0
50
100
150
200
250
Quality Inspector / Technician
Quality Manager
Jobs Requiring Quality
All Job Postings
Validation Engineer
Quality Control Analyst
>
>
>
505 Job Postings in Last 12 Months by employers in Manufacturing
Occupations are defined using BLS’s Standard Occupational Classifications
Cleveland MSA
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Always Check to See if BG Occupational Titles Are
More Employer-Friendly
Quality Inspector/
Technician rather than
Inspectors, Testers,
Sorters, Samplers, and
Weighers—this is
closer to language
employers use.
© 2014 Burning Glass Technologies
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Limiting Occupations to Those Most Often
Requiring Quality Skills
Clearly, though three of these match closely to jobs where quality
assurance and control is a major, if not primary, job responsibility:
> Quality Inspector/Technician—“Inspects and evaluates products
according to company quality control standards. Inspects goods or
packaging in a production or manufacturing facility.”
> Quality Control Analyst—In the biotech and medical device
industries, works in laboratories performing biological,
microbiological, and chemical tests on products and materials.
> Quality Manager—Manages quality control in an organization or
for a project.
> Validation Engineer—Evaluates and maintains machinery and
equipment used in manufacturing and supervises workers that use
and repair the machines.
© 2014 Burning Glass Technologies
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What About Industry Certifications?
Only 3 in 10 Ads
mention any
certification for these
positions—either as
required or
preferred.
> No strong
preferences for
particular
certificates
© 2014 Burning Glass Technologies
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Case 2: What Career Employment
Opportunities Best Match the Skills Student
Develop in Our Major?
© 2014 Burning Glass Technologies
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Associate Degree in Network Communications Tech
Where are the gobs for graduates
from your college degree programs?
With Labor/Insight™, you can identify
jobs that require many of the skills
taught in specific college majors.
> Example: Network Communication
Technology Major
> This program prepares students to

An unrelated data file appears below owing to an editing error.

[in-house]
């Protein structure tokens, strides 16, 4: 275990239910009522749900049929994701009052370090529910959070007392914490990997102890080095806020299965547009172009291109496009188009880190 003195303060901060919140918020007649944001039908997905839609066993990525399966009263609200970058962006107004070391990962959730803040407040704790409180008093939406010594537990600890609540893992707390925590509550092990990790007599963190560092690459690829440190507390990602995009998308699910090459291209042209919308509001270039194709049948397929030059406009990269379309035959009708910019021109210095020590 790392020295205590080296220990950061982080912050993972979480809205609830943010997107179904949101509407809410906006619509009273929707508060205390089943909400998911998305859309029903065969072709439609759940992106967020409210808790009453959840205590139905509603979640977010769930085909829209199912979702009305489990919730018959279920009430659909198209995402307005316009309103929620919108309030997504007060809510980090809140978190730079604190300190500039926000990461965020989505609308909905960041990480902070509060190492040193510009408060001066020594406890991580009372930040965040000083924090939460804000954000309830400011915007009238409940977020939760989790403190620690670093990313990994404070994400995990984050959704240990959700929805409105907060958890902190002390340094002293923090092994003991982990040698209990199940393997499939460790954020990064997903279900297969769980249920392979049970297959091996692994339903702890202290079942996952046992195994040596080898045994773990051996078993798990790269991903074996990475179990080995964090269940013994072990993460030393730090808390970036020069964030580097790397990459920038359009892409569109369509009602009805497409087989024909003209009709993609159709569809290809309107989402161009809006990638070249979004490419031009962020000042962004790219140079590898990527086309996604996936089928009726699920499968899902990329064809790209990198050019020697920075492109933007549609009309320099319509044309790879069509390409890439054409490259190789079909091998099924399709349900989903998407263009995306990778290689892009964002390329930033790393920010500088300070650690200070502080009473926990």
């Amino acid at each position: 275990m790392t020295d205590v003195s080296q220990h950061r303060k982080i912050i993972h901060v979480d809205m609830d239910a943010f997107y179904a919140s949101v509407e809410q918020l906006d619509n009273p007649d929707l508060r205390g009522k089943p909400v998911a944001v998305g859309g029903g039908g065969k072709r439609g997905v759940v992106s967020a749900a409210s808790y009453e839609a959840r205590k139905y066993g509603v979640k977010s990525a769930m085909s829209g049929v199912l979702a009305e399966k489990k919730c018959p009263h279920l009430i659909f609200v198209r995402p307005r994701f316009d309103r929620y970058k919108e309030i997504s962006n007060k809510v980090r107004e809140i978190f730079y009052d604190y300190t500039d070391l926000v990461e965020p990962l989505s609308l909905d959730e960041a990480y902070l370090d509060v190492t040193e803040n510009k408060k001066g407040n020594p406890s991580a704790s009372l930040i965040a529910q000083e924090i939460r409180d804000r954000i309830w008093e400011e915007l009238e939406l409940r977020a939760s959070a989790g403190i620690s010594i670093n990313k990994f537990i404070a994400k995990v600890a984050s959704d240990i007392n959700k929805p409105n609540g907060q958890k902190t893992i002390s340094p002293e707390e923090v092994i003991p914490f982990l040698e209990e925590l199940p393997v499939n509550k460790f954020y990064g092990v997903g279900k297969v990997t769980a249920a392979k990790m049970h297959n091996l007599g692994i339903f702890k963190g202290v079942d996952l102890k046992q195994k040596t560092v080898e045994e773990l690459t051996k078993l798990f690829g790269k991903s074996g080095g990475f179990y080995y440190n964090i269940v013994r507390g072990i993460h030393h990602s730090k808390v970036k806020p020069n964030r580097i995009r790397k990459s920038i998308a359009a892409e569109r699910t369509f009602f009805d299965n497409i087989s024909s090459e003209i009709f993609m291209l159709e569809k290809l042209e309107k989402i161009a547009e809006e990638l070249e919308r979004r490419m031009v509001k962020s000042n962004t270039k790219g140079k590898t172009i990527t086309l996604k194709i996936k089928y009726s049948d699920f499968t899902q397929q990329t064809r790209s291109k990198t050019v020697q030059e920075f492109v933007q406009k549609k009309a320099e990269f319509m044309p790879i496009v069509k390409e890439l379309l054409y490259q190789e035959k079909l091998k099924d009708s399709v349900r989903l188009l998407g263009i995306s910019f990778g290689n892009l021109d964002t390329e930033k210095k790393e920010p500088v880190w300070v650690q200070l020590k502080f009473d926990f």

design, install, configure, test, and
support business networks.
Primary focus will be on network
servers, network operating
systems, network services, client
workstations in an integrated and
converged services environment.
© 2014 Burning Glass Technologies
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Top Four Computer/IT Occupations Seeking Network
Administration & Security Skills
Job Postings: October 1, 2013 to
September 30, 2014
0
100
200
300
400
500
600
>
From 43% to 72%
of all postings for
these positions
reference skills
that are part of
the Network
Administration or
Security Skill Subcluster of IT Skills.
>
These jobs are
most aligned with
the major
Network
Communication
Technology
Systems.
700
Network and Computer Systems
Administrators
Computer Systems
Engineers/Architects
Computer Network Architects
Information Security Analysts
© 2014 Burning Glass Technologies
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Specific Skills Listed for the Top Four Occupations
Top Skills for Network Systems & Security
Job Postings: Oct 1, 2013 to Sept 30, 2014
0
100
200
300
400
500
>
These specific
skills listed in the
job ads which
most often are
seeking applicants
with Network
Administration
and Security Skill
sets.
>
Confirmation that
we are isolating
those jobs closely
aligned with
graduates of the
college program
600
Cisco
System and Network Configuration
Network Engineering
Switches
Firewalls
Wide Area Network (WAN)
System Administration
Network Administration
LINUX
Transmission Control Protocol /…
Disaster Recovery Planning
Domain Name System (DNS)
UNIX
© 2014 Burning Glass Technologies
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Case 3: Employers Complain About Not Being
Able to Find Qualified Applicants with
Software Engineering Skills
© 2014 Burning Glass Technologies
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Software Engineering Plays an Important Role in Many
Northeast Ohio Industries
> Companies use software to design, operate and
maintain automation and controls necessary for the
manufacturing process;
> Companies use those systems in the manufacture of
their final products;
> Companies that manufacture software-enabled or
“smart” components and products;
> An active IT/software business sector, including
companies that work as contractors to manufacturers
and that make commercial software products;
> Other sectors with extensive software needs, such as
financial services and health care.
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Questions That Need Answers
> Is there a gap within the region
between the demand for workers
with an emphasis on software
engineering and the supply of
qualified applicants?